Only one company has so far expressed interest in donating money to SA’s new multi-party democracy fund, which is expected to play a critical role in funding political party activities as strict legislation kicks in next week. 

The lack of interest in the fund, which will launch when the Political Party Funding Act takes effect on April 1, does make the Electoral Commission of SA (IEC), which is tasked with running the fund, “concerned”. 

The act is seen as essential in the bid to combat corruption by requiring disclosure and transparency by political parties and their donors. This comes against the backdrop of testimony at the state-capture commission of inquiry about how donations to political parties allegedly bought influence and ensured access to lucrative state contracts.

It also comes just months before the 2021 local government elections, with parties and donors having to navigate the new legislation, as well as a dire economic climate that has seen companies close and unemployment numbers surge. 

The fund was established by the legislation to deepen democracy in SA and will pay all represented political parties in parliament. While the new act requires political parties to disclose their benefactors of donations of more than R100,000 and caps annual donations at R15m per single donor, the fund does not have any such limitations. 

In an interview on Thursday, George Mahlangu, the IEC’s CEO for party funding, said only one company has approached it to make a donation to the fund. Given that the fund only comes into operation in April, it could not take the offer, which was more than the R1m needed for the fund to start paying out monies to parties. 

Mahlangu, however, explained that the IEC is busy taking steps to promote the fund. It has already met with Business Unity SA as well as the SA Chamber of Commerce and Industry.

Mahlangu said the IEC has also written letters to some of the top companies listed on the JSE. Some have responded, while others have to wait for board meetings to be held.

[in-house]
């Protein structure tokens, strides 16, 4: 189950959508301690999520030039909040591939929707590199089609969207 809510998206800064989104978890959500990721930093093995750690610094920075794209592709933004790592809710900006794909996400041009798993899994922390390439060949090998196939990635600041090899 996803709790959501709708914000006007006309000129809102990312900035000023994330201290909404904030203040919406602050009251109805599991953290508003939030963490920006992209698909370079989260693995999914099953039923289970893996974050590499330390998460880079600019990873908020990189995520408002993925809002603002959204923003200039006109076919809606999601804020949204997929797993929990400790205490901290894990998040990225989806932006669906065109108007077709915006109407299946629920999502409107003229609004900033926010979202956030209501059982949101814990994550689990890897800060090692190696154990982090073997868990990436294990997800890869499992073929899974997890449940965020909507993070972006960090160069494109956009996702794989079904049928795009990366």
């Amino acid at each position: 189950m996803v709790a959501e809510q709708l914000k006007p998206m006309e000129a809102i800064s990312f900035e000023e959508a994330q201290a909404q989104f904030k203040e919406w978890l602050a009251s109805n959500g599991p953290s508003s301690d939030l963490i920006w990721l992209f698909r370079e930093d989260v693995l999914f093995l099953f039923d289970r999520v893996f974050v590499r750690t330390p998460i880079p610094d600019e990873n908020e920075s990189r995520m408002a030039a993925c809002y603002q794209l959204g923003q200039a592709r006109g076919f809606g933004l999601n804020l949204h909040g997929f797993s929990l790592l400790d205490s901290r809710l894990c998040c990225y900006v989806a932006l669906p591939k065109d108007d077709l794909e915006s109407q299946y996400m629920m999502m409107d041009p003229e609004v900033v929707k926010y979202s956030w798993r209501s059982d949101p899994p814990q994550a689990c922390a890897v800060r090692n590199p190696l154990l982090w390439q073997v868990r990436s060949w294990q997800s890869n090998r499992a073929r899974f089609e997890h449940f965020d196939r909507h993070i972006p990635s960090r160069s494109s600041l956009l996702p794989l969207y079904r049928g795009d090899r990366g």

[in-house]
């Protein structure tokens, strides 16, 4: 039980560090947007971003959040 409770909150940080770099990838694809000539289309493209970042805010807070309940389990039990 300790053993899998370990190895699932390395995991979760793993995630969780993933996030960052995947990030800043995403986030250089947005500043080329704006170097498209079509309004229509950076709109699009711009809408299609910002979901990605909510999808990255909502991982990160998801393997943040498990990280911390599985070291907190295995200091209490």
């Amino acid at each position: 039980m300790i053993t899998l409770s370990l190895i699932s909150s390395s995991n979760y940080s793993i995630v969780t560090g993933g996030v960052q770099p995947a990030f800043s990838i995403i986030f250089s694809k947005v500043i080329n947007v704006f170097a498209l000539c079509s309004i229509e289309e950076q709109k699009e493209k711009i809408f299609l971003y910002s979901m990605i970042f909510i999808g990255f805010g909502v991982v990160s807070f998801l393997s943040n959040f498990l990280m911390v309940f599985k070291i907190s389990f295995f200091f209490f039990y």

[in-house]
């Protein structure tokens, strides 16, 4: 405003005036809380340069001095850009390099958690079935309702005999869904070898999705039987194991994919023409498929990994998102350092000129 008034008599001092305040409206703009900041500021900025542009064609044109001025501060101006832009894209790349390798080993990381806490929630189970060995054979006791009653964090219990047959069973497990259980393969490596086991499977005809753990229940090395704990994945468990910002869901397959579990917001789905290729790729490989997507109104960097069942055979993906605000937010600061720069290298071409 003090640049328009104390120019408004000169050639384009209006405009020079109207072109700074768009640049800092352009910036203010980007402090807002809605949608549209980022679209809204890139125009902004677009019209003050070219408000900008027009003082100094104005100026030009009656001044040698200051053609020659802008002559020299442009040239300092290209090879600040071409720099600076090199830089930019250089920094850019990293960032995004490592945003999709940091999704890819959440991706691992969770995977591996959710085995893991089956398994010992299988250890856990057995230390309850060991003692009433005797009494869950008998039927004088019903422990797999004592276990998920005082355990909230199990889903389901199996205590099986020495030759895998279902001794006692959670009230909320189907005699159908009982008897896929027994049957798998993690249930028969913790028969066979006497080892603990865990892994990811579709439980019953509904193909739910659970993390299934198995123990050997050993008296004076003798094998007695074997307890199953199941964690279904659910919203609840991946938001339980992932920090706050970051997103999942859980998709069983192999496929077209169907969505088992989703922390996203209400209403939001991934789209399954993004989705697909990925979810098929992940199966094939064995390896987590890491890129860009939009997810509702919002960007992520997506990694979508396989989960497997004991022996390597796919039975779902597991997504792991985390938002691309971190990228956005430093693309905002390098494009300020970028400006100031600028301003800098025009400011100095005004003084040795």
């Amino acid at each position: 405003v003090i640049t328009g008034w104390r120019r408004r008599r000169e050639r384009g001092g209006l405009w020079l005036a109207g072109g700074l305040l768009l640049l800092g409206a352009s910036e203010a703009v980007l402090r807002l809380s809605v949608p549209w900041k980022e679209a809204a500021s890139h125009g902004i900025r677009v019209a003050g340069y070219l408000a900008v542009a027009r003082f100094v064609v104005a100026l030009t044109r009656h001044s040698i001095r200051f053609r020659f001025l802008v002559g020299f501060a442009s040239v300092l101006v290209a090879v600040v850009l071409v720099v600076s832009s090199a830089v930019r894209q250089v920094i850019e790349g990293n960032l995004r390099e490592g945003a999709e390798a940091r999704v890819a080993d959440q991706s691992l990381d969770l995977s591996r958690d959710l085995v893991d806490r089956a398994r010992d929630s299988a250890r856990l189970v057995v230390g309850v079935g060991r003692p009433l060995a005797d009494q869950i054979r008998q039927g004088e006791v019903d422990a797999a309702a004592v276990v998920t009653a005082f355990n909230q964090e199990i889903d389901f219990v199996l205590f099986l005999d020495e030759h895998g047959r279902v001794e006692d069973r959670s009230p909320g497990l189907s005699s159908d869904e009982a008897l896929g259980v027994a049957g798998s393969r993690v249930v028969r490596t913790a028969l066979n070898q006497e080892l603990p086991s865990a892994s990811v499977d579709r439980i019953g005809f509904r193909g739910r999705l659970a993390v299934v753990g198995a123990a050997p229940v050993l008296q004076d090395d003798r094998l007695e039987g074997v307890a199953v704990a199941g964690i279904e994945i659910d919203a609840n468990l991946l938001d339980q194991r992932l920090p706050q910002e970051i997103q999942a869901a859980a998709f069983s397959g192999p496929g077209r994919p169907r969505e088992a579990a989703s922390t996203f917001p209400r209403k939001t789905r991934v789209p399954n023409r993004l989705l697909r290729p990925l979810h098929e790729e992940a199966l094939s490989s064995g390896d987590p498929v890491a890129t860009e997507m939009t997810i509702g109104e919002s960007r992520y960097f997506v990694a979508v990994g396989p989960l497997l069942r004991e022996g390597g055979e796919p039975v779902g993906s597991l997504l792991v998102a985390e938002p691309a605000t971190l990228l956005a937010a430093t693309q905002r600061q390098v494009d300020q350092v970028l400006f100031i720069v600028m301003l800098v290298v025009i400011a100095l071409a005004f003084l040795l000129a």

“Other than the one company, we have not received any positive response,” Mahlangu said. He added that he thinks appetite for making donations at this stage is low and that companies will likely take a wait-and-see approach as the act comes into operation. 

He said it is not only “untraversed terrain” for everyone, but that the timing of the implementation of the act, given the state of the economy, is also not ideal. 

He emphasised that it should not only be up to the IEC to promote the use of the funds, given how important it is for SA’s democracy to have strong political parties. 

Mahlangu acknowledged that this will likely be a very tough election for political parties in terms of funding. Elections are notoriously expensive; in the last local government elections in 2016, the ANC spent R1bn on its campaign.

While the new restrictions on party funding are a major hurdle for parties and donors, the act will also close a funding avenue for political parties at a provincial level. While the Represented Political Parties Fund (RPPF) will continue disbursing funds, the provincial represented political parties’ funds will no longer be in effect. 

Mahlangu said this is another setback for parties at a provincial level, which will have to decide for themselves where the money received from the national RPPF cascades down to within their structures.


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